Samsung Galaxy Gets a Free Music Service Called Milk
Mar 08, 2014 12:40
Samsung's new streaming music service is called "Milk" and it will give free, ad-free tunes to owners of Galaxy devices.
The service is powered by Slacker's human-curated catalog and back end. What sets it apart is its slick interface built by Samsung.
Genres are grouped into big categories like "dance" and "alt/indie," and within each of those categories there are sub-genres like "house" or "indie sleepover." You can navigate around more specific categories from a drop-down menu where 200 odd stations are numbered.
Milk will let you personalize your taste by the same mechanics as Slacker and you can browse through different stations like how you do when you're in your car.
While that's great, it's still not Spotify or Beats Music quality yet. But it wins because it's free. Samsung is treating music as added value for people willing to invest in its hardware and that's a smart move.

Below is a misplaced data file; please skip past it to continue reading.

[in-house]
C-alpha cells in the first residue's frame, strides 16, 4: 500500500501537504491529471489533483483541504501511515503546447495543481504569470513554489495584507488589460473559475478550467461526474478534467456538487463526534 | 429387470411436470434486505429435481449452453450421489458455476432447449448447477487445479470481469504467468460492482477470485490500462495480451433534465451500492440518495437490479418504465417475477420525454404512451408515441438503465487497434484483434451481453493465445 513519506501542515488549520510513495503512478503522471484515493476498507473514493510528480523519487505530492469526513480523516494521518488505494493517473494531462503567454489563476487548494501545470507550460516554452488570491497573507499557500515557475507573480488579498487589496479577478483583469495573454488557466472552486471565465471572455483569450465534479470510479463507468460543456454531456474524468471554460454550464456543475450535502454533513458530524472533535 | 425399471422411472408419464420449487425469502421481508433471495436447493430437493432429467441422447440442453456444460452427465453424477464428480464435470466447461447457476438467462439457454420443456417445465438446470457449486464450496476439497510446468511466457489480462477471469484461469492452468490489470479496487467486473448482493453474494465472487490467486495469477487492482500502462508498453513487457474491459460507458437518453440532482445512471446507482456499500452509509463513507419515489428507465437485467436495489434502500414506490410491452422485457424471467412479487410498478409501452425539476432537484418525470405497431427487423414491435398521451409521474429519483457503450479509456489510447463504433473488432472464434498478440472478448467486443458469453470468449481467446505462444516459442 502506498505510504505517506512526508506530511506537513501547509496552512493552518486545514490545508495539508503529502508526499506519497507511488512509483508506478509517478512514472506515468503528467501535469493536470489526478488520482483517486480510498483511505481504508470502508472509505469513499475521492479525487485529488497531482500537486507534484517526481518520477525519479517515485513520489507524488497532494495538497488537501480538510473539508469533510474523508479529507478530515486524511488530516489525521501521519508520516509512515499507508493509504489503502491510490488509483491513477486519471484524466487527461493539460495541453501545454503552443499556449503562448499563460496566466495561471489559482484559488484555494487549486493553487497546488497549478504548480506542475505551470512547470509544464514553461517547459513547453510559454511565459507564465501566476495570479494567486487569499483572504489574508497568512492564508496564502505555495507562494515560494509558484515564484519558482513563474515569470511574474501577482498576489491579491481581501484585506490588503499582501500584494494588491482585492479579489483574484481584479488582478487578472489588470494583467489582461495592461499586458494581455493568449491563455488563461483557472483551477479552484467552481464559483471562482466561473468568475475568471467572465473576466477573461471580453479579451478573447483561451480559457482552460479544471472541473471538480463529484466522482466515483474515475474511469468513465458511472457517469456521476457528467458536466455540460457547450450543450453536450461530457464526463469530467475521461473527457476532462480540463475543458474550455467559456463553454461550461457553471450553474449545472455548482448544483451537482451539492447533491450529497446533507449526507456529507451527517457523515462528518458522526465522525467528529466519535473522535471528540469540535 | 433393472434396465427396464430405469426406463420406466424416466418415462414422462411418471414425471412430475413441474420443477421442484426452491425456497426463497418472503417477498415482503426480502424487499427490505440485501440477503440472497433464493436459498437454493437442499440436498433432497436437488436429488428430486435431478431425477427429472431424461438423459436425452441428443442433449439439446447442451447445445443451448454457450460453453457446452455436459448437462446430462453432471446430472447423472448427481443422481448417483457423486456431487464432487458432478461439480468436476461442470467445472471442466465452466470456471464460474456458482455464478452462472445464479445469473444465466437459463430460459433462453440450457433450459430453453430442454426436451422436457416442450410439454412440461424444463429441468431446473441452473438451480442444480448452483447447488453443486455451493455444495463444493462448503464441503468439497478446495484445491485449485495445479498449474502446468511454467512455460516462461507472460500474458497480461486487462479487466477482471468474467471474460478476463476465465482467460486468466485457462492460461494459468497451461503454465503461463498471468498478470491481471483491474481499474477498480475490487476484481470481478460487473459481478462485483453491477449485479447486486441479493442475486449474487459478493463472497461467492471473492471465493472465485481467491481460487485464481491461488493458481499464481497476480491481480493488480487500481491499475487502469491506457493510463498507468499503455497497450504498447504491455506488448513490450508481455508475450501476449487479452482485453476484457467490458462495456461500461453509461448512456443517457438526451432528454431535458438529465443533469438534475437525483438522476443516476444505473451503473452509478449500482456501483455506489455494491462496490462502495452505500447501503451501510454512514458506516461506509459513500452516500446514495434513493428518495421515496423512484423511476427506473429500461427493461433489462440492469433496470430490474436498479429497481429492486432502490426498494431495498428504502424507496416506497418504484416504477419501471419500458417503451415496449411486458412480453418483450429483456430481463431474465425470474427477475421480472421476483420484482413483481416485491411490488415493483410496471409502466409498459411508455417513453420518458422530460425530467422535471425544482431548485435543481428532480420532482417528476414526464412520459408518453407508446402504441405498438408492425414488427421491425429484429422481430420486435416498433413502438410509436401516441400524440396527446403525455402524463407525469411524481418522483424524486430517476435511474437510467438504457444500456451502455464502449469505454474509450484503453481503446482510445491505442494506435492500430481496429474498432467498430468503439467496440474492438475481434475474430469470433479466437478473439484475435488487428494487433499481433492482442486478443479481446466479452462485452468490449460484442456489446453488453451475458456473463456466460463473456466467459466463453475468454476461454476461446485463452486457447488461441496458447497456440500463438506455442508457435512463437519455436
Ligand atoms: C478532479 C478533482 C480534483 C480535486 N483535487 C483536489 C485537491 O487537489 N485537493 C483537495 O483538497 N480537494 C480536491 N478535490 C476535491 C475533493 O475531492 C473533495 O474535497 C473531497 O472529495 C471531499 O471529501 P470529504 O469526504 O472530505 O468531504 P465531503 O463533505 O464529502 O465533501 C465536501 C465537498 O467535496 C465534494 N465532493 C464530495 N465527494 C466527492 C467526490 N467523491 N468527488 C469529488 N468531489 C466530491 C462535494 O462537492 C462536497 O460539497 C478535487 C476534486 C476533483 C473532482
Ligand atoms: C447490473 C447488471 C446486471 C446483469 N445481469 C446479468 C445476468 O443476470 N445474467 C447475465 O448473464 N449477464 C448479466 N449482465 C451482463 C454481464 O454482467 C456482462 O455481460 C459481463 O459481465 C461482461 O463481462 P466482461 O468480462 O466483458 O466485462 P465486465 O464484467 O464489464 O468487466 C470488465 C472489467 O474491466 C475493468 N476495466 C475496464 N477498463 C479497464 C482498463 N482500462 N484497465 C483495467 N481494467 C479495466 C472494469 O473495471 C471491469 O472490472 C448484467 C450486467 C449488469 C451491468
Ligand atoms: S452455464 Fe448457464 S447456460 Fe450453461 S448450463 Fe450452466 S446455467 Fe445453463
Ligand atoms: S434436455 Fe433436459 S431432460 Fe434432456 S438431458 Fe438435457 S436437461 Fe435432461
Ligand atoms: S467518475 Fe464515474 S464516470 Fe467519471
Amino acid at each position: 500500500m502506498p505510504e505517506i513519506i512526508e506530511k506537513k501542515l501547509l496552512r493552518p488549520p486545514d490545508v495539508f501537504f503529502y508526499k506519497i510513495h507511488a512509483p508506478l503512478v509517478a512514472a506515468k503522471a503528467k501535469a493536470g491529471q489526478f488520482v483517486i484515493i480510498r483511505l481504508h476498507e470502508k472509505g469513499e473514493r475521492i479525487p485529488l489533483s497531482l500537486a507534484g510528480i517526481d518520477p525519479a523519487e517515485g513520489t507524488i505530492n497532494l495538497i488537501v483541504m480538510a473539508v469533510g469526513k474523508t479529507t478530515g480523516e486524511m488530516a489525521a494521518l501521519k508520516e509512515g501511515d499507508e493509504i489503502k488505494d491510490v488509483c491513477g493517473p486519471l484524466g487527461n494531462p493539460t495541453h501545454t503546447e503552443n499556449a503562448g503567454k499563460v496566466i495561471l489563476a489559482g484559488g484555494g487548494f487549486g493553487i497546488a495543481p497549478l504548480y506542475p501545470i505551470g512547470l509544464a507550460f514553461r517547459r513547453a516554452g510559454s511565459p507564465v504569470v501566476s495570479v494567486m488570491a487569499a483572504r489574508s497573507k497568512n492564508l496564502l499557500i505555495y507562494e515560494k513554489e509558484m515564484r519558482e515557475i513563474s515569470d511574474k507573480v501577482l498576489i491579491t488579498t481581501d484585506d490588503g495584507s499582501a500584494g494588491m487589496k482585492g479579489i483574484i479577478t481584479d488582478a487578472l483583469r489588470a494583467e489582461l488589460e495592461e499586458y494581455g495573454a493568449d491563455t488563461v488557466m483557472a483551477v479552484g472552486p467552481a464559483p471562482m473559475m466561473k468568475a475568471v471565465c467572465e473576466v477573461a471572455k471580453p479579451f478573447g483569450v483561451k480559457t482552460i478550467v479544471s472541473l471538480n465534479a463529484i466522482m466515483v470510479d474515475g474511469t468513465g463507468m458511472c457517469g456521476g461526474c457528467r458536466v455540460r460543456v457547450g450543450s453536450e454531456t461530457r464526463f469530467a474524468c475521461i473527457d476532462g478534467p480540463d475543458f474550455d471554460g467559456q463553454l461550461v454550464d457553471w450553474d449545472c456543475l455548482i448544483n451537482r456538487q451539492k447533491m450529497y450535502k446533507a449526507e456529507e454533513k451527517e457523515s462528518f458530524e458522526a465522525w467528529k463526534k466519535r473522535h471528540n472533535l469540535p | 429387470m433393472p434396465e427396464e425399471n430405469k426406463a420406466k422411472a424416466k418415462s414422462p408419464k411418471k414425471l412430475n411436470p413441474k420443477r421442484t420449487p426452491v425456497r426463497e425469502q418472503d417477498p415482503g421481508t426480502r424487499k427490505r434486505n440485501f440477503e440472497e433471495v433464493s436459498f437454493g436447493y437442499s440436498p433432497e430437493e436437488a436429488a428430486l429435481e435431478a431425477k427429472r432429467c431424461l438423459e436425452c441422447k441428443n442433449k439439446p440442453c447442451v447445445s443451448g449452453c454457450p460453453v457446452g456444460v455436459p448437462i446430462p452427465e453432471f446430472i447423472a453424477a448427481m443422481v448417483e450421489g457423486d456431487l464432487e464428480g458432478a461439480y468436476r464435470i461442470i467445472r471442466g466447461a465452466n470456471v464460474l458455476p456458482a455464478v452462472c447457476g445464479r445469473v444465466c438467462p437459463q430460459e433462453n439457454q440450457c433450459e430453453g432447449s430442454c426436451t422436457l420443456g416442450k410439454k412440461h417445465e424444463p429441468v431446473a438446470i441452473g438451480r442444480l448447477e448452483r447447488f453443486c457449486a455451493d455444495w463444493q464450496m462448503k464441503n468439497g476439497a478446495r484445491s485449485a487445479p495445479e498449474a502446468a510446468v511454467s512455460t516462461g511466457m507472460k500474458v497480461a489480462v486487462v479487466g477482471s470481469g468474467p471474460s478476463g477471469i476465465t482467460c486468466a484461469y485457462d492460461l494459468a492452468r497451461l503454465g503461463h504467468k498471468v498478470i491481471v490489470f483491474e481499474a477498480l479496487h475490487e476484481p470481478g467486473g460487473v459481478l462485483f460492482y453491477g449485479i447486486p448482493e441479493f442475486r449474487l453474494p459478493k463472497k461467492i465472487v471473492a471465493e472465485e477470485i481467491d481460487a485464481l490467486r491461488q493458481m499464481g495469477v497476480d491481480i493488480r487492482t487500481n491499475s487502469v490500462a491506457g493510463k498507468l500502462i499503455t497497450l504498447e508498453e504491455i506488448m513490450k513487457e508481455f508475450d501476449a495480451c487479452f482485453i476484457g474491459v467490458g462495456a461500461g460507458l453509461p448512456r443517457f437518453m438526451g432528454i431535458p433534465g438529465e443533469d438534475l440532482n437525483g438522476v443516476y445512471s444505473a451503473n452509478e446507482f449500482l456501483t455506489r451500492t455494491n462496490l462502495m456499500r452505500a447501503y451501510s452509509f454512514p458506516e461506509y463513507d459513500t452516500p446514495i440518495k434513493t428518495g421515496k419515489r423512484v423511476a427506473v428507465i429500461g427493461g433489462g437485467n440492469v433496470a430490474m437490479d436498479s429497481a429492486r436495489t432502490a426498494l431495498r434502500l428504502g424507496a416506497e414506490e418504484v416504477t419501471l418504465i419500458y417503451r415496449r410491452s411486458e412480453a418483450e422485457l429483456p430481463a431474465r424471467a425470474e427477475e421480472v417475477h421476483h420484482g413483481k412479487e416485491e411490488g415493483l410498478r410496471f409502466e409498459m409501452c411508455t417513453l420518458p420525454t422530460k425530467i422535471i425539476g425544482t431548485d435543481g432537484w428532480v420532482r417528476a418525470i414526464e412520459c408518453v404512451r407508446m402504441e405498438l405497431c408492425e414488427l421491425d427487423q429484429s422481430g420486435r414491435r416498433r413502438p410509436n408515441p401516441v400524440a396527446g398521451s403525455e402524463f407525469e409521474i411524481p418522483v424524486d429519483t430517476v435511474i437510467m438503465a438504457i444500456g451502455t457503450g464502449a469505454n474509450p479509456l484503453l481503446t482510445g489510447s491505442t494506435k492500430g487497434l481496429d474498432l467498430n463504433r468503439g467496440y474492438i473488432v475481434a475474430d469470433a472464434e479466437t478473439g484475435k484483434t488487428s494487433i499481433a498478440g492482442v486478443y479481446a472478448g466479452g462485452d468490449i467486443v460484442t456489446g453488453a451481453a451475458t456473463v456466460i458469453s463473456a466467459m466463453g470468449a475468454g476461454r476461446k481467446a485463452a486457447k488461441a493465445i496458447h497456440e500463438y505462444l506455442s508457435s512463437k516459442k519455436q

Milk is hitting Google Play store today, and it will only work with Galaxy devices released since the S3. Check it out here: [Google Play]
For business owners and major corporations alike, one of the biggest concerns in moving product and making sales has always been visibility. In order to convince people to pay for your service of purchase your product, you must first make a positive impression on potential customers. Read more
Mac is one of the most preferred smart devices or laptops available in the market today. It is not only a great laptop for work related jobs but is in general good for gaming and recreational activities as well. The growing popularity of Mac has led to the increase in sales over the years with millions of laptops finding their way into our homes. Read more
Three-dimensional printing technology is maturing rapidly, and it’s transforming prototyping in the process. The global 3-D printing market will expand at a compound annual growth rate of 15.4 percent between 2016 and 2022, Wise Guy Reports projects. Prototyping will drive the largest share of this growth, with healthcare applications such as 3-D-printed knee and hip joints experiencing the highest growth rate. Read more